Historically Black colleges and universities (HBCUs) have a long history of developing influential scholars and leaders. These institutions represent the foundation of African-American success stories through leaders such as Dr. Martin Luther King Jr., Thurgood Marshall and Toni Morrison.
However, despite the increase of African-American students enrolling in college over the last 40 years, the number of students choosing HBCUs has decreased from 18.4 percent in 1976 to 8 percent in 2013, according to the U.S. Department of Education.
Some experts suggests that the decrease in the number of Black students attending an HBCU is tied to changes or cuts to government financial aid, poor institutional leadership, negative perceptions and lack of equitable funding. Despite these challenges, HBCUs have continued to provide quality education for African-American students that is normally overlooked because of unfair comparisons to predominantly White institutions (PWI).
Traditionally, mainstream media has elevated stories of Black students’ academic success when it is coupled with their acceptance or attendance at PWIs while ignoring equally impressive Black students attending HBCUs.
For example, an increasingly common practice among media outlets is that they feature success stories of high-achieving Black students such as Augusta Uwamanzu-Nna, Kelly Hyles, Kwasi Enin and others who were accepted to Ivy League institutions. However, this same level of recognition is not conferred upon Black students who are equally academically gifted but decide to attend an HBCU such as Emmanuel Blake Dawson – who amassed over $1 million in scholarships and will attend FAMU – or when then 13-year-old triple major Stephen Stafford enrolled at Morehouse College, becoming the youngest enrollee in Morehouse’s 150-year history.
Further, Black students often face ridicule and backlash when they choose to attend HBCUs in favor of PWIs. For example, Ralph Jones Jr., a former FAMU student, was criticized for his choice of an HBCU over Harvard University. This difference in recognition can imply that HBCUs are not recognized as places of academic excellence for Black students.
Media outlets have highlighted PWIs as liberators of Black students who are low-income and first-generation, despite HBCUs catering to these types of students for decades. For example, Eboni Boykin, a Black homeless teen, was recognized for her achievements after acquiring a scholarship to Columbia University. The St. Louis Dispatch wrote that “…her ascent to the Ivy League is what is possible….”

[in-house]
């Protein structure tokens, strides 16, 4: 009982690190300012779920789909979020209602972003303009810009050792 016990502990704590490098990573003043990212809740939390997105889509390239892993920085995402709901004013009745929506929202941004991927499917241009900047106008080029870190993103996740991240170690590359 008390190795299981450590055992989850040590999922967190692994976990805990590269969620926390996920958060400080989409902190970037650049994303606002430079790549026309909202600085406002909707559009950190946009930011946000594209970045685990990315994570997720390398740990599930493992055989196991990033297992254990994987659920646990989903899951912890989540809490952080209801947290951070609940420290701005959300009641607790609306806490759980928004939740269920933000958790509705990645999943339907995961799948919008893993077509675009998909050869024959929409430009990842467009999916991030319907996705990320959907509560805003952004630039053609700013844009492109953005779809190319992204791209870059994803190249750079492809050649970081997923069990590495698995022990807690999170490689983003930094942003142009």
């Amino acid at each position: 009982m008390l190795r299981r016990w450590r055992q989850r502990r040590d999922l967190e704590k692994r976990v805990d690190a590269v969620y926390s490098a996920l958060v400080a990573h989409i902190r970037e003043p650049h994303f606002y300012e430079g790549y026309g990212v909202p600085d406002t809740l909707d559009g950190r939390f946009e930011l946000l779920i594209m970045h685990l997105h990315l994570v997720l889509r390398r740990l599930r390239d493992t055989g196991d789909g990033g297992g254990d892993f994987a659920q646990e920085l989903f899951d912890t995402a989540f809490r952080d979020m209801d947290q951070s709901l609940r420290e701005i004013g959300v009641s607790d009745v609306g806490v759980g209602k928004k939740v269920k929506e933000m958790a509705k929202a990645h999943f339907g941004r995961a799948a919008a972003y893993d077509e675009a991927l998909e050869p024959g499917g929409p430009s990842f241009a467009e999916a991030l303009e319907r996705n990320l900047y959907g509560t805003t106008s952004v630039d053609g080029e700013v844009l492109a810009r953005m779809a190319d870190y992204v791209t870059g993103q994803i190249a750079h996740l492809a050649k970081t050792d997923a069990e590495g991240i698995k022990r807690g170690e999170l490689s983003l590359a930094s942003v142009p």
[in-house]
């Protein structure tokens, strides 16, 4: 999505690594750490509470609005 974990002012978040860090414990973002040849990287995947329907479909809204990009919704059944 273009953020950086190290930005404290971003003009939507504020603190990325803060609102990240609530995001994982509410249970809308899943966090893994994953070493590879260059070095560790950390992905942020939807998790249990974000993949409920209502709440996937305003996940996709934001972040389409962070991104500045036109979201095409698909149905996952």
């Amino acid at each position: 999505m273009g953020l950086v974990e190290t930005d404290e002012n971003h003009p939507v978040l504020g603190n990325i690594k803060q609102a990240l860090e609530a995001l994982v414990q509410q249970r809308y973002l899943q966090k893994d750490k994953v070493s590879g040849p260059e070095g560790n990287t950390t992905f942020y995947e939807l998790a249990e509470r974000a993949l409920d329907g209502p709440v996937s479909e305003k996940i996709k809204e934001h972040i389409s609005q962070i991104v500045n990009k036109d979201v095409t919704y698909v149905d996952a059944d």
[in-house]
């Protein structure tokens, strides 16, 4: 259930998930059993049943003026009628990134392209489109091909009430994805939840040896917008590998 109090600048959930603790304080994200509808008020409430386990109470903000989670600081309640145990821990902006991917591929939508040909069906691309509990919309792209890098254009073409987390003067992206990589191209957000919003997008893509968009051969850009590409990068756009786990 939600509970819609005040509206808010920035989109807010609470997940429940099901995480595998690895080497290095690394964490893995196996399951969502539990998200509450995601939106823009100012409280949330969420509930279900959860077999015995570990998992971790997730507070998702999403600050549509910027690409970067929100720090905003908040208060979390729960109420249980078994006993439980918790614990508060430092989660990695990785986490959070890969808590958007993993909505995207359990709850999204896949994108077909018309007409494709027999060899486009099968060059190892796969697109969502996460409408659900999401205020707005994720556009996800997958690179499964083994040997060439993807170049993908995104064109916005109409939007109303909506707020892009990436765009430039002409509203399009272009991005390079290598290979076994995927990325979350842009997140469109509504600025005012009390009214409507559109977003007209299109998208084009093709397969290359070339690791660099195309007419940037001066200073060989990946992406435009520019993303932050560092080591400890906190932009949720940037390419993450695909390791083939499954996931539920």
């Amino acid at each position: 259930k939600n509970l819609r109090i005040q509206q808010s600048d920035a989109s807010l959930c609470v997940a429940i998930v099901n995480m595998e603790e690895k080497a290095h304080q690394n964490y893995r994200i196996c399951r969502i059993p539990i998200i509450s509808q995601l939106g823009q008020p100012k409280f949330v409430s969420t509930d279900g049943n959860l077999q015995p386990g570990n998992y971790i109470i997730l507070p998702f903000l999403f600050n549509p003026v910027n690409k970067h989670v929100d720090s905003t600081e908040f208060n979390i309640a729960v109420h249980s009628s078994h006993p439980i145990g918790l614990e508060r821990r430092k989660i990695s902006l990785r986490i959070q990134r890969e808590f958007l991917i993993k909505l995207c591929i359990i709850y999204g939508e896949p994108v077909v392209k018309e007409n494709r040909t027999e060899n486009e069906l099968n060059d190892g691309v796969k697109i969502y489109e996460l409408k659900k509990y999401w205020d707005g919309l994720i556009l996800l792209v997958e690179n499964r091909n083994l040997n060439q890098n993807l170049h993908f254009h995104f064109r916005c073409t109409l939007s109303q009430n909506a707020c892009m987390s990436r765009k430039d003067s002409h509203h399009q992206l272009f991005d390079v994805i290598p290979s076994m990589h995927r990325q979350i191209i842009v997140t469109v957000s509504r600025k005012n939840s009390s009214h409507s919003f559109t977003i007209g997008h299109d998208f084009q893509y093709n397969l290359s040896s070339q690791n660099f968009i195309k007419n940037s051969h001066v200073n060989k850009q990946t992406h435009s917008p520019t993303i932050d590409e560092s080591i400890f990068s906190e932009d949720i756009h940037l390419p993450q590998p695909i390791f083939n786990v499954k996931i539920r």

However, stories that featured James Ward of Howard University focused more on his homeless status and less on his academic achievements or the prestige of Howard.
To help counter the false narrative that often is bestowed upon HBCUs, these institutions should make it a priority to highlight their unique strengths and accomplishments as often as possible.
One way is to make it more widely known that HBCUs, though only 3 percent of higher education institutions, constitute 10 of the top 20 institutions awarding STEM degrees for Black students, including 19 percent of science and engineering degrees and 33 percent of math degrees.
Recognizing institutions such as Tuskegee University, which houses the only veterinary school at an HBCU and graduates 72 percent of all Black veterinarians – more than all other 29 veterinary schools combined – is another example worth noting. Yet another example is making it known that 60 percent of African-Americans with doctoral degrees received their bachelor’s degrees from an HBCU
Collectively, all of these examples help elevate HBCUs as models of student success. Creating a counter-narrative will require that HBCU presidents and faculty champion their institutions and engage various stakeholder communities to advocate on their behalf so that they are seen as models of success.
Of course, other opportunities exist by using social media, which can serve as a tool for highlighting HBCU student success stories.
With the increasing diversity of the United States, it is critical that HBCUs be seen as a viable opportunity for educating minority students. HBCUs have a strong history of developing future leaders and providing educational access to those who come from disadvantaged backgrounds, especially among students who are low-income and first-generation. Thus, it is important that the academic achievements are highlighted on a regular basis across all levels of public discourse within higher education so that HBCUs are viewed as models of success for future generations of Black students.
Brandon C.M. Allen is a doctoral student in the Department of Youth Development and Agricultural Education at Purdue University. Dr. Levon T. Esters is an associate professor at Purdue whose research focuses on the STEM career development of women students and students of color. You can follow him on Twitter @Levon_Esters.